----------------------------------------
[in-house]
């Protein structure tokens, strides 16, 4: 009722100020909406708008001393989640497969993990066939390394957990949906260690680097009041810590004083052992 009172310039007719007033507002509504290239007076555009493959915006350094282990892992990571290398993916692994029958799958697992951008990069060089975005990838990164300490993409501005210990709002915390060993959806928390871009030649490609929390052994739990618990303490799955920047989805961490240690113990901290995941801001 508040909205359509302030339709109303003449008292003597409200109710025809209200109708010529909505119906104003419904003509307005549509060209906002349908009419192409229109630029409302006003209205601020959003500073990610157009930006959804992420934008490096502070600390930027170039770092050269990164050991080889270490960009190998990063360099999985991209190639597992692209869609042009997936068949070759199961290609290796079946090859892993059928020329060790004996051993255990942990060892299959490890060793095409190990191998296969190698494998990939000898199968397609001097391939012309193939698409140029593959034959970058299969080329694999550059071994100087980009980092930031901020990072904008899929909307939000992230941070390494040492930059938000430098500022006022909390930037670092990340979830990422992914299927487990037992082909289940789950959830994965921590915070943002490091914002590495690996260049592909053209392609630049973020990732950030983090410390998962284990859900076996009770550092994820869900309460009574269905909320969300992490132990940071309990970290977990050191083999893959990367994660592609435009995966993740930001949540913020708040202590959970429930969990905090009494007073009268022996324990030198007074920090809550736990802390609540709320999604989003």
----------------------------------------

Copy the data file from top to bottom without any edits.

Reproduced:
[in-house]
């Protein structure tokens, strides 16, 4: 009722100020909406708008001393989640497969993990066939390394957990949906260690680097009041810590004083052992 009172310039007719007033507002509504290239007076555009493959915006350094282990892992990571290398993916692994029958799958697992951008990069060089975005990838990164300490993409501005210990709002915390060993959806928390871009030649490609929390052994739990618990303490799955920047989805961490240690113990901290995941801001 508040909205359509302030339709109303003449008292003597409200109710025809209200109708010529909505119906104003419904003509307005549509060209906002349908009419192409229109630029409302006003209205601020959003500073990610157009930006959804992420934008490096502070600390930027170039770092050269990164050991080889270490960009190998990063360099999985991209190639597992692209869609042009997936068949070759199961290609290796079946090859892993059928020329060790004996051993255990942990060892299959490890060793095409190990191998296969190698494998990939000898199968397609001097391939012309193939698409140029593959034959970058299969080329694999550059071994100087980009980092930031901020990072904008899929909307939000992230941070390494040492930059938000430098500022006022909390930037670092990340979830990422992914299927487990037992082909289940789950959830994965921590915070943002490091914002590495690996260049592909053209392609630049973020990732950030983090410390998962284990859900076996009770550092994820869900309460009574269905909320969300992490132990940071309990970290977990050191083999893959990367994660592609435009995966993740930001949540913020708040202590959970429930969990905090009494007073009268022996324990030198007074920090809550736990802390609540709320999604989003």